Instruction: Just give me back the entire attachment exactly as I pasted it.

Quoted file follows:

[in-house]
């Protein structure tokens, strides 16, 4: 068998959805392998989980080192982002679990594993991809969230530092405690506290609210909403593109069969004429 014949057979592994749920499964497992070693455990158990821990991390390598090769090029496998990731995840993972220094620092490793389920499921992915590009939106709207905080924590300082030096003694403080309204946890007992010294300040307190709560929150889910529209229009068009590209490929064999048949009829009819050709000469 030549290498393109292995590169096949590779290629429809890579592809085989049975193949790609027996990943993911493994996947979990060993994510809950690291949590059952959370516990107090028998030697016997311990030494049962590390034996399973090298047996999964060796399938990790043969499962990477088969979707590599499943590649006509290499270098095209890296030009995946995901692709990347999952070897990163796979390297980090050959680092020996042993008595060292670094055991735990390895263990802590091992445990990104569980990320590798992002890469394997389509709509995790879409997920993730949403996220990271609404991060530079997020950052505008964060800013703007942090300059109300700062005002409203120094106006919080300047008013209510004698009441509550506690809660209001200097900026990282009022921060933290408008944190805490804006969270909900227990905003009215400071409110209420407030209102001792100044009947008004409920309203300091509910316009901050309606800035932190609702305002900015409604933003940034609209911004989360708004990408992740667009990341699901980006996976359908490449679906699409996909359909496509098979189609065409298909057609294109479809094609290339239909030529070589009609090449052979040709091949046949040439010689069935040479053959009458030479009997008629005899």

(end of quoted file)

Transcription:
[in-house]
């Protein structure tokens, strides 16, 4: 068998959805392998989980080192982002679990594993991809969230530092405690506290609210909403593109069969004429 014949057979592994749920499964497992070693455990158990821990991390390598090769090029496998990731995840993972220094620092490793389920499921992915590009939106709207905080924590300082030096003694403080309204946890007992010294300040307190709560929150889910529209229009068009590209490929064999048949009829009819050709000469 030549290498393109292995590169096949590779290629429809890579592809085989049975193949790609027996990943993911493994996947979990060993994510809950690291949590059952959370516990107090028998030697016997311990030494049962590390034996399973090298047996999964060796399938990790043969499962990477088969979707590599499943590649006509290499270098095209890296030009995946995901692709990347999952070897990163796979390297980090050959680092020996042993008595060292670094055991735990390895263990802590091992445990990104569980990320590798992002890469394997389509709509995790879409997920993730949403996220990271609404991060530079997020950052505008964060800013703007942090300059109300700062005002409203120094106006919080300047008013209510004698009441509550506690809660209001200097900026990282009022921060933290408008944190805490804006969270909900227990905003009215400071409110209420407030209102001792100044009947008004409920309203300091509910316009901050309606800035932190609702305002900015409604933003940034609209911004989360708004990408992740667009990341699901980006996976359908490449679906699409996909359909496509098979189609065409298909057609294109479809094609290339239909030529070589009609090449052979040709091949046949040439010689069935040479053959009458030479009997008629005899």